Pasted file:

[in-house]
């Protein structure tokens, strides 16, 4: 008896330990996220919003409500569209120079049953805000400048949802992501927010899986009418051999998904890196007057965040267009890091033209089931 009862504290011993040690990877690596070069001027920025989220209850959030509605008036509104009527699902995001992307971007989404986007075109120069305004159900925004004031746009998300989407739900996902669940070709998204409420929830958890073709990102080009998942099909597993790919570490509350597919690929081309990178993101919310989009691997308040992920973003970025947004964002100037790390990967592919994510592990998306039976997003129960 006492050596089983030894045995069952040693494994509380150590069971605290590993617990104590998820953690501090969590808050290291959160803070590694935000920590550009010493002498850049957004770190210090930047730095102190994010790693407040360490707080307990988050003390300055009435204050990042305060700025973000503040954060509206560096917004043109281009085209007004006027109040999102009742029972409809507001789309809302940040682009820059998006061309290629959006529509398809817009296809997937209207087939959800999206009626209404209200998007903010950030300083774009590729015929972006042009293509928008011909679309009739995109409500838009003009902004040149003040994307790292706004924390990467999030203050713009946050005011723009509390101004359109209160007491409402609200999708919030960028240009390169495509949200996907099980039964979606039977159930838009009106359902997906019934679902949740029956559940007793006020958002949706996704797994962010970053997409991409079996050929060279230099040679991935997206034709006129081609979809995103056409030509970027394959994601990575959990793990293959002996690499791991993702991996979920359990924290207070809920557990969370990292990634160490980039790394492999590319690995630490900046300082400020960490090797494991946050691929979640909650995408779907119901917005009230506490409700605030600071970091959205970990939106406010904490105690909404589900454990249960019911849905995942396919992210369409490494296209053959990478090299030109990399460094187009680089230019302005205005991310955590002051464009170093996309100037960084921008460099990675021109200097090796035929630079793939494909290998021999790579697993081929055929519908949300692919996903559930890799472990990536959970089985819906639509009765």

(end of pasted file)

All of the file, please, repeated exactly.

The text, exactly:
[in-house]
């Protein structure tokens, strides 16, 4: 008896330990996220919003409500569209120079049953805000400048949802992501927010899986009418051999998904890196007057965040267009890091033209089931 009862504290011993040690990877690596070069001027920025989220209850959030509605008036509104009527699902995001992307971007989404986007075109120069305004159900925004004031746009998300989407739900996902669940070709998204409420929830958890073709990102080009998942099909597993790919570490509350597919690929081309990178993101919310989009691997308040992920973003970025947004964002100037790390990967592919994510592990998306039976997003129960 006492050596089983030894045995069952040693494994509380150590069971605290590993617990104590998820953690501090969590808050290291959160803070590694935000920590550009010493002498850049957004770190210090930047730095102190994010790693407040360490707080307990988050003390300055009435204050990042305060700025973000503040954060509206560096917004043109281009085209007004006027109040999102009742029972409809507001789309809302940040682009820059998006061309290629959006529509398809817009296809997937209207087939959800999206009626209404209200998007903010950030300083774009590729015929972006042009293509928008011909679309009739995109409500838009003009902004040149003040994307790292706004924390990467999030203050713009946050005011723009509390101004359109209160007491409402609200999708919030960028240009390169495509949200996907099980039964979606039977159930838009009106359902997906019934679902949740029956559940007793006020958002949706996704797994962010970053997409991409079996050929060279230099040679991935997206034709006129081609979809995103056409030509970027394959994601990575959990793990293959002996690499791991993702991996979920359990924290207070809920557990969370990292990634160490980039790394492999590319690995630490900046300082400020960490090797494991946050691929979640909650995408779907119901917005009230506490409700605030600071970091959205970990939106406010904490105690909404589900454990249960019911849905995942396919992210369409490494296209053959990478090299030109990399460094187009680089230019302005205005991310955590002051464009170093996309100037960084921008460099990675021109200097090796035929630079793939494909290998021999790579697993081929055929519908949300692919996903559930890799472990990536959970089985819906639509009765």